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Encyclopedia of Vedic Astrology: Remedies: Notable Herbs in Human Welfare, Chapter XV, Part – 12

Dr. Shanker Adawal

Rue (Ruta graveolens)

Its common names are common rue, garden rue, German rue and herb-of-grace.

Rue, primarily a medicinal herb, dates back to the early Greeks. The name itself comes from the Greek reuo, which means “to set free.” The Roman herbalist Pliny thought rue to be a remedy for nearly 85 different ailments. In the middle Ages people though rue would protect them from witches and wild beasts: it does repel insects.

It is bitter, pungent, and warm. The part used are the Arial portions.

Rue contains essential oil that contains caprinic, plagbnic, capryloic and oenanthylic acids. It also contains a yellow, crystalline body called rutin. The homeopathic juice of the fresh plant extract applied directly to strengthen the eyes, it may be applied with honey.

Rue is an emmenagogue, antihelmintic, carminative, stomachic and stimulant. It is used to regulate delayed or scanty menses, to treat cramping, strengthen the capillaries and vessels, and to lower arterial blood pressure. It is well known for relieving gout and rheumatic pains and for treating nervous heart problems. It is also useful for menopausal heart palpitations. Rue promotes onset of menstruation and is good for relieving gas and colic.

Note: Rue can cause a poisonous rash in sensitive people. No one should take large doses of the herb or take it for prolonged periods of time, because it can cause mild toxic effects. It is not to be used by pregnant women.

Skullcap (Scutellaria lateriflora)

The common names are blue skullcap, blue pimpernel, helmet flower, hoodwort, mad-dog-weed and side flowering, skullcap.

Skullcap is indigenous to the North America, growing best in wet and shady ground.

The above ground parts are used. Most illnesses are caused by tension, skullcap is added to many remedies for its relaxing properties.

Skullcap contains a volatile oil, scultellarin, with a glucoside that yields scultellarin on hydrolysis. It also contains tannin, fat, sugar and cellulose.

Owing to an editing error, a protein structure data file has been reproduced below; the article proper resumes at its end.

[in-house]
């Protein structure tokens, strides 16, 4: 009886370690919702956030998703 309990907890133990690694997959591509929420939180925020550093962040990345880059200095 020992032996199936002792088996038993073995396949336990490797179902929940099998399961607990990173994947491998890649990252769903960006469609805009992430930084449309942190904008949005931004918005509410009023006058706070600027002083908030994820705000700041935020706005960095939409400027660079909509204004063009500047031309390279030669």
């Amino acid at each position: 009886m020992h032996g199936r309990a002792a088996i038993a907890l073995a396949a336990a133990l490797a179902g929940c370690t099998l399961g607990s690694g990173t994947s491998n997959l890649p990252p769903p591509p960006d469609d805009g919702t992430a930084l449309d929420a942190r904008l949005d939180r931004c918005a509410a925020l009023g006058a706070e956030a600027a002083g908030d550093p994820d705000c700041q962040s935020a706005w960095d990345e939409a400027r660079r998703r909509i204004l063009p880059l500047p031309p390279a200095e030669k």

Skullcap is a sedative, tonic, antispasmodic and nervine. As an infusion, it is good for spasms, convulsions and nervous conditions, such as insomnia, nervous disorders, headaches and general restlessness. It may also be used for rheumatism and neuralgia.

Note: Overdoses of skullcap cause giddiness, stupor, convulsions indicative of epilepsy and intermission of the pulse.

Slippery Elm (Ulmus fulva)

Its common names are red elm, elm bark, moose elm, Indian elm, rock elm, sweet elm and American elm.

In Appalachia people use slippery elm as a protective agent and a healing agent for wounds. Native Americans have used it to ease the removal of lead from gunshot wounds. Native American midwives use it to ease the births of children.

The dried inner bark is the part used. It is sweet, neutral and a mild expectorant, it soothes irritations of the alimentary and bronchial systems.

Slippery elm contains a mucilage similar to that found in linseed. The bark shows starch grains and very characteristic twin crystals of calcium oxalate.

Slippery elm is an emollient, nutritive, demulcent, pectoral and yin tonic. It may be used internally or externally.

It is used to sore throat, coughs, bleeding from the lungs and other lung problems, dryness of the throat, wasting diseases, digestive problems, nausea.

Slightly astringent, slippery elm is very gentle and can be retained by the most delicate of stomachs. It is soothing and healing to irritated and inflamed surfaces, such as wounds, burns and chapped skin. It is also useful for consumption or tuberculosis, asthma, pneumonia, bronchitis, nephritis, gastritis, gastric ulcers, pyloric inflammation or ulceration, calculi, scalding urine, abscesses, tumours, sore throat, ulcerated stomach and stomach weakness.

For gangrenous wounds, suppurating sores and bed sores, combine it with equal parts of Echinacea and comfrey root powders. It is often better to use the cut and sifte bark, rather than the powder which will be too mucilaginous to make slippery elm tea.


Dr. Shanker Adawal
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